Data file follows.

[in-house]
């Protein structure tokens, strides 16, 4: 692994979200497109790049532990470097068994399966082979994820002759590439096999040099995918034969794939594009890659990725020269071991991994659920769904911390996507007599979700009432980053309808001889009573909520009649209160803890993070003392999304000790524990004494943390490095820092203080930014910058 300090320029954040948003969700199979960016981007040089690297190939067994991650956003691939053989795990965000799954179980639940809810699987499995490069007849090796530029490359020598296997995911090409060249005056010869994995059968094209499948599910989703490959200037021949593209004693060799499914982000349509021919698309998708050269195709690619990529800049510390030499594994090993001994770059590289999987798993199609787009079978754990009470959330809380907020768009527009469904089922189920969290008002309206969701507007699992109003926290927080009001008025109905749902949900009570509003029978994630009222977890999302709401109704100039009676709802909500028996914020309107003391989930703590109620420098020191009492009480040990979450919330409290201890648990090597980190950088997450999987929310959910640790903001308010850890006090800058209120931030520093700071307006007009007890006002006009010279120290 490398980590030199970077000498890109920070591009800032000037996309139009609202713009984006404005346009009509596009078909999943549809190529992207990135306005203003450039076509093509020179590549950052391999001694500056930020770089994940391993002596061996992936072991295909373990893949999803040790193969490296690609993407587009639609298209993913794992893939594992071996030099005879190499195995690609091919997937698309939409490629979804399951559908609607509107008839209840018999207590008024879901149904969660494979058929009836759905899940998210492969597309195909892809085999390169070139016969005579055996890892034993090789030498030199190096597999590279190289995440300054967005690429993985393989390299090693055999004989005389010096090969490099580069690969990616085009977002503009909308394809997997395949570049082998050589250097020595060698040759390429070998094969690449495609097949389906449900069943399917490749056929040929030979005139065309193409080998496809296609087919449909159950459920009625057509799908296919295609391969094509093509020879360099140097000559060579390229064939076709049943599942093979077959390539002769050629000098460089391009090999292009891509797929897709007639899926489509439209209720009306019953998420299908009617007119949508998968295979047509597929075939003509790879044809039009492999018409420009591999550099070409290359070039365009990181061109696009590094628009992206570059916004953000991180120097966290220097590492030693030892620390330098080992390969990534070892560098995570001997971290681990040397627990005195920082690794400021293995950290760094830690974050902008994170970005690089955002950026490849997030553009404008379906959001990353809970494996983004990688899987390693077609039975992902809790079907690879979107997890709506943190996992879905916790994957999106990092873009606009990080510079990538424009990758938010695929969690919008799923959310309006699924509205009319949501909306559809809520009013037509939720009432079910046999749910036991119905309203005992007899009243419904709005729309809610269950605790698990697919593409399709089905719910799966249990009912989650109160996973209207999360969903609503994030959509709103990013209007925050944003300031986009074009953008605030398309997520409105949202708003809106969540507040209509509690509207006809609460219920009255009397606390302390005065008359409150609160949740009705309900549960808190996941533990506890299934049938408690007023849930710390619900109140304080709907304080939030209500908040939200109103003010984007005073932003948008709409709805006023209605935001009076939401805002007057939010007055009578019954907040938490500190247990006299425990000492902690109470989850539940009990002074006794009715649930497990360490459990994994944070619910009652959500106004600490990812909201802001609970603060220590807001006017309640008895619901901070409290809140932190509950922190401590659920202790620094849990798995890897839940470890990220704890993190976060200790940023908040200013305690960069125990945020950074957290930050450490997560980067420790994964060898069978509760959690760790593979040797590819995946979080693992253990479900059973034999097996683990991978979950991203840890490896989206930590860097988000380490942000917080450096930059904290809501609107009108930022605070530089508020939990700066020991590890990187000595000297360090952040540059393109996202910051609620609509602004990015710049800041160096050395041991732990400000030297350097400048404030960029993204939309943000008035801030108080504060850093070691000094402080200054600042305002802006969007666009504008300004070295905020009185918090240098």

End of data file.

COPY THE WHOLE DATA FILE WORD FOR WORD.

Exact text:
[in-house]
């Protein structure tokens, strides 16, 4: 692994979200497109790049532990470097068994399966082979994820002759590439096999040099995918034969794939594009890659990725020269071991991994659920769904911390996507007599979700009432980053309808001889009573909520009649209160803890993070003392999304000790524990004494943390490095820092203080930014910058 300090320029954040948003969700199979960016981007040089690297190939067994991650956003691939053989795990965000799954179980639940809810699987499995490069007849090796530029490359020598296997995911090409060249005056010869994995059968094209499948599910989703490959200037021949593209004693060799499914982000349509021919698309998708050269195709690619990529800049510390030499594994090993001994770059590289999987798993199609787009079978754990009470959330809380907020768009527009469904089922189920969290008002309206969701507007699992109003926290927080009001008025109905749902949900009570509003029978994630009222977890999302709401109704100039009676709802909500028996914020309107003391989930703590109620420098020191009492009480040990979450919330409290201890648990090597980190950088997450999987929310959910640790903001308010850890006090800058209120931030520093700071307006007009007890006002006009010279120290 490398980590030199970077000498890109920070591009800032000037996309139009609202713009984006404005346009009509596009078909999943549809190529992207990135306005203003450039076509093509020179590549950052391999001694500056930020770089994940391993002596061996992936072991295909373990893949999803040790193969490296690609993407587009639609298209993913794992893939594992071996030099005879190499195995690609091919997937698309939409490629979804399951559908609607509107008839209840018999207590008024879901149904969660494979058929009836759905899940998210492969597309195909892809085999390169070139016969005579055996890892034993090789030498030199190096597999590279190289995440300054967005690429993985393989390299090693055999004989005389010096090969490099580069690969990616085009977002503009909308394809997997395949570049082998050589250097020595060698040759390429070998094969690449495609097949389906449900069943399917490749056929040929030979005139065309193409080998496809296609087919449909159950459920009625057509799908296919295609391969094509093509020879360099140097000559060579390229064939076709049943599942093979077959390539002769050629000098460089391009090999292009891509797929897709007639899926489509439209209720009306019953998420299908009617007119949508998968295979047509597929075939003509790879044809039009492999018409420009591999550099070409290359070039365009990181061109696009590094628009992206570059916004953000991180120097966290220097590492030693030892620390330098080992390969990534070892560098995570001997971290681990040397627990005195920082690794400021293995950290760094830690974050902008994170970005690089955002950026490849997030553009404008379906959001990353809970494996983004990688899987390693077609039975992902809790079907690879979107997890709506943190996992879905916790994957999106990092873009606009990080510079990538424009990758938010695929969690919008799923959310309006699924509205009319949501909306559809809520009013037509939720009432079910046999749910036991119905309203005992007899009243419904709005729309809610269950605790698990697919593409399709089905719910799966249990009912989650109160996973209207999360969903609503994030959509709103990013209007925050944003300031986009074009953008605030398309997520409105949202708003809106969540507040209509509690509207006809609460219920009255009397606390302390005065008359409150609160949740009705309900549960808190996941533990506890299934049938408690007023849930710390619900109140304080709907304080939030209500908040939200109103003010984007005073932003948008709409709805006023209605935001009076939401805002007057939010007055009578019954907040938490500190247990006299425990000492902690109470989850539940009990002074006794009715649930497990360490459990994994944070619910009652959500106004600490990812909201802001609970603060220590807001006017309640008895619901901070409290809140932190509950922190401590659920202790620094849990798995890897839940470890990220704890993190976060200790940023908040200013305690960069125990945020950074957290930050450490997560980067420790994964060898069978509760959690760790593979040797590819995946979080693992253990479900059973034999097996683990991978979950991203840890490896989206930590860097988000380490942000917080450096930059904290809501609107009108930022605070530089508020939990700066020991590890990187000595000297360090952040540059393109996202910051609620609509602004990015710049800041160096050395041991732990400000030297350097400048404030960029993204939309943000008035801030108080504060850093070691000094402080200054600042305002802006969007666009504008300004070295905020009185918090240098």